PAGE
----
Province shuts down public schools for 2 weeks over COVID-19 worries
Daycares aren't affected by decision announced Friday night
Premier Blaine Higgs has announced that all public schools will be closed in New Brunswick for two weeks because of the coronavirus outbreak.
Higgs told reporters Friday night that the closure will begin Monday.
"Our collective goal is to minimize the spread of COVID-19," he said.
He said public health officials will be monitoring the situation, and the closure could be extended beyond two weeks.
The closure will not affect daycares, since they're considered an essential service.
Higgs also said it hasn't been decided yet whether the school year will be extended into the summer months to make up for the lost weeks.
"We certainly don't want to see kids lose a school year, but we'll only bring them back when we feel it's safe."
New Brunswick is the third province to close public schools this week, behind Ontario and Quebec.
WATCH: What Premier Blaine Higgs had to say about public schools being cancelled for two weeks starting Monday.
"It's not to say we're waiting for others," Higgs said. "I want to be proactive."
The New Brunswick Health Department announced the province's first case of COVID-19 on Wednesday. There have been no new cases since then. Eighteen people have tested negative for the virus.
Dr. Jennifer Russell, the province's chief medical officer, said earlier Friday that she would support the government if it decided to close public schools — a question that was settled by an all-party committee.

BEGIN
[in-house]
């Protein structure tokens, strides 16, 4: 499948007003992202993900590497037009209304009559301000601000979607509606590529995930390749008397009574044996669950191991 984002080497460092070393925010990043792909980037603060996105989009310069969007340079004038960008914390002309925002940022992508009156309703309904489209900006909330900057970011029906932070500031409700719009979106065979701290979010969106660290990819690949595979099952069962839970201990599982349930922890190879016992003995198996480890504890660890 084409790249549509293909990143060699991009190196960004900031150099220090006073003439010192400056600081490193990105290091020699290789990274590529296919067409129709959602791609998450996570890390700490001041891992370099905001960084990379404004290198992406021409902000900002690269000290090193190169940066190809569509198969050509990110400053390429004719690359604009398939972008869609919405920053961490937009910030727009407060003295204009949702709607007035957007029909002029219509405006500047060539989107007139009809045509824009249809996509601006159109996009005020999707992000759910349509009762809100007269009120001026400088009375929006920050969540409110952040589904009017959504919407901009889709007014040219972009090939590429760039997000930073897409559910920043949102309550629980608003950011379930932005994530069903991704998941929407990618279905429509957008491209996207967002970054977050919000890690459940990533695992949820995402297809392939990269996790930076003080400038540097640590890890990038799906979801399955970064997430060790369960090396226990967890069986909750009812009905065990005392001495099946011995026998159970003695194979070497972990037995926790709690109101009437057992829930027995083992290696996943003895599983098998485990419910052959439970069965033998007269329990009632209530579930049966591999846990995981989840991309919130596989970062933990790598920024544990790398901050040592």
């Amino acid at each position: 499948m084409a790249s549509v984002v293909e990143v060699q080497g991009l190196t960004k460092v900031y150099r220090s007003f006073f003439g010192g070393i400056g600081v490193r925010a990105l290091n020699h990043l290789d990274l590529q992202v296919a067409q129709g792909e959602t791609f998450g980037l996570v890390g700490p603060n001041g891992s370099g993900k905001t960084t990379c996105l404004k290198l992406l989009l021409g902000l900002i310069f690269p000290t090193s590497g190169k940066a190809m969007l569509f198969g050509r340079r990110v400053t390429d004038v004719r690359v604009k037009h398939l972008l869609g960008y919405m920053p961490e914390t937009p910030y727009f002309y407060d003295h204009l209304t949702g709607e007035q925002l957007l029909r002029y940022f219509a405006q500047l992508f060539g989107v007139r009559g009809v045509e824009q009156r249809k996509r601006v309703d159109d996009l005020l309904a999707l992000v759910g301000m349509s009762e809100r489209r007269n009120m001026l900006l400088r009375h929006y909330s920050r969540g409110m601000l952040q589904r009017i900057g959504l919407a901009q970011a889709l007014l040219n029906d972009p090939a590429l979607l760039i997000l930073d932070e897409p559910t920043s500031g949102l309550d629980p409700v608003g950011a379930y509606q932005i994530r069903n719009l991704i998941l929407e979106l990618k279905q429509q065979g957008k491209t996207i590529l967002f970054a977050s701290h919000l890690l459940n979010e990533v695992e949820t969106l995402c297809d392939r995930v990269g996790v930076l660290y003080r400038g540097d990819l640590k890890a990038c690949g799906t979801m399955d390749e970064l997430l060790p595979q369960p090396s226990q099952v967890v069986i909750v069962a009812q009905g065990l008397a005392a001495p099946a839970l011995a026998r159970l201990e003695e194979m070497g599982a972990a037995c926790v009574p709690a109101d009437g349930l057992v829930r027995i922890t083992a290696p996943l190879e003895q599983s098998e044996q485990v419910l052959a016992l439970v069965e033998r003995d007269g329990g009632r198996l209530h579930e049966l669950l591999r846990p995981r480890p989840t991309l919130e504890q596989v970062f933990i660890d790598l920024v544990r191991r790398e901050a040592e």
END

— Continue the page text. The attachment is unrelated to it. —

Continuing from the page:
Russell told a news conference Friday that she doesn't have the authority to order closures.
Effective Monday, March 16, all schools in New Brunswick will be closed for two weeks. This decision was made by the all-party cabinet committee in response to COVID-19. This closure will be reassessed on an ongoing basis.<a href="https://t.co/VR85s47xXM">https://t.co/VR85s47xXM</a>—@Gov_NB
"Under the Public Health Act it's not within my power," she said.
The all-party committee, made up of cabinet ministers and the four party leaders, began meeting late in the afternoon, and Higgs announced its unanimous decision a few hours later.
He said all political parties are working together to keep New Brunswickers safe.
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Here is a roundup of other developments Friday.
811 line busy
Jennifer Russell said the Tele-Care 811 line is "pretty much jam-packed" with people calling about their health and seeking direction.
She said she wanted to remind the public that COVID-19 symptoms consist of a cough, fever and shortness of breath.
She also said people are stockpiling groceries, which isn't necessary and only creates fear.
Higgs said people are also calling 811 expressing their concerns about the virus, not because of any symptoms they might be feeling.
"We need to make sure that people are understanding, the need has to be there to deal with cases that are real," Higgs said.